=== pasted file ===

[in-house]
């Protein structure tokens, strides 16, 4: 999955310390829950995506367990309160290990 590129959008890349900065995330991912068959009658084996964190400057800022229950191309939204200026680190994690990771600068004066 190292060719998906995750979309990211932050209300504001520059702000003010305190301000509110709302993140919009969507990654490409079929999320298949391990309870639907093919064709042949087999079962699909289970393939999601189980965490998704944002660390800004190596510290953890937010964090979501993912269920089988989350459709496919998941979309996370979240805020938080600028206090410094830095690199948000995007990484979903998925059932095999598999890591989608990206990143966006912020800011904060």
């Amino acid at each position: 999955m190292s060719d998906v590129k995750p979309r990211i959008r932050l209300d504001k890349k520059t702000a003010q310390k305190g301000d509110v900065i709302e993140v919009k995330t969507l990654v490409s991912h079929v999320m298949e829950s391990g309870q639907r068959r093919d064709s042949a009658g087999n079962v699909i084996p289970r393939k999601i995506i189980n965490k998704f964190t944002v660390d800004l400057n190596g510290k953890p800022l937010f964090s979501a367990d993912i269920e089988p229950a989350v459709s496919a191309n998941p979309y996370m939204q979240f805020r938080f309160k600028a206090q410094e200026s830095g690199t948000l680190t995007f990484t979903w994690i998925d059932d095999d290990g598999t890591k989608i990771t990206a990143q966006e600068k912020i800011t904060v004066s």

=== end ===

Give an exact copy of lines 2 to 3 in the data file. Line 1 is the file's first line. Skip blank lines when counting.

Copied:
């Protein structure tokens, strides 16, 4: 999955310390829950995506367990309160290990 590129959008890349900065995330991912068959009658084996964190400057800022229950191309939204200026680190994690990771600068004066 190292060719998906995750979309990211932050209300504001520059702000003010305190301000509110709302993140919009969507990654490409079929999320298949391990309870639907093919064709042949087999079962699909289970393939999601189980965490998704944002660390800004190596510290953890937010964090979501993912269920089988989350459709496919998941979309996370979240805020938080600028206090410094830095690199948000995007990484979903998925059932095999598999890591989608990206990143966006912020800011904060």
């Amino acid at each position: 999955m190292s060719d998906v590129k995750p979309r990211i959008r932050l209300d504001k890349k520059t702000a003010q310390k305190g301000d509110v900065i709302e993140v919009k995330t969507l990654v490409s991912h079929v999320m298949e829950s391990g309870q639907r068959r093919d064709s042949a009658g087999n079962v699909i084996p289970r393939k999601i995506i189980n965490k998704f964190t944002v660390d800004l400057n190596g510290k953890p800022l937010f964090s979501a367990d993912i269920e089988p229950a989350v459709s496919a191309n998941p979309y996370m939204q979240f805020r938080f309160k600028a206090q410094e200026s830095g690199t948000l680190t995007f990484t979903w994690i998925d059932d095999d290990g598999t890591k989608i990771t990206a990143q966006e600068k912020i800011t904060v004066s």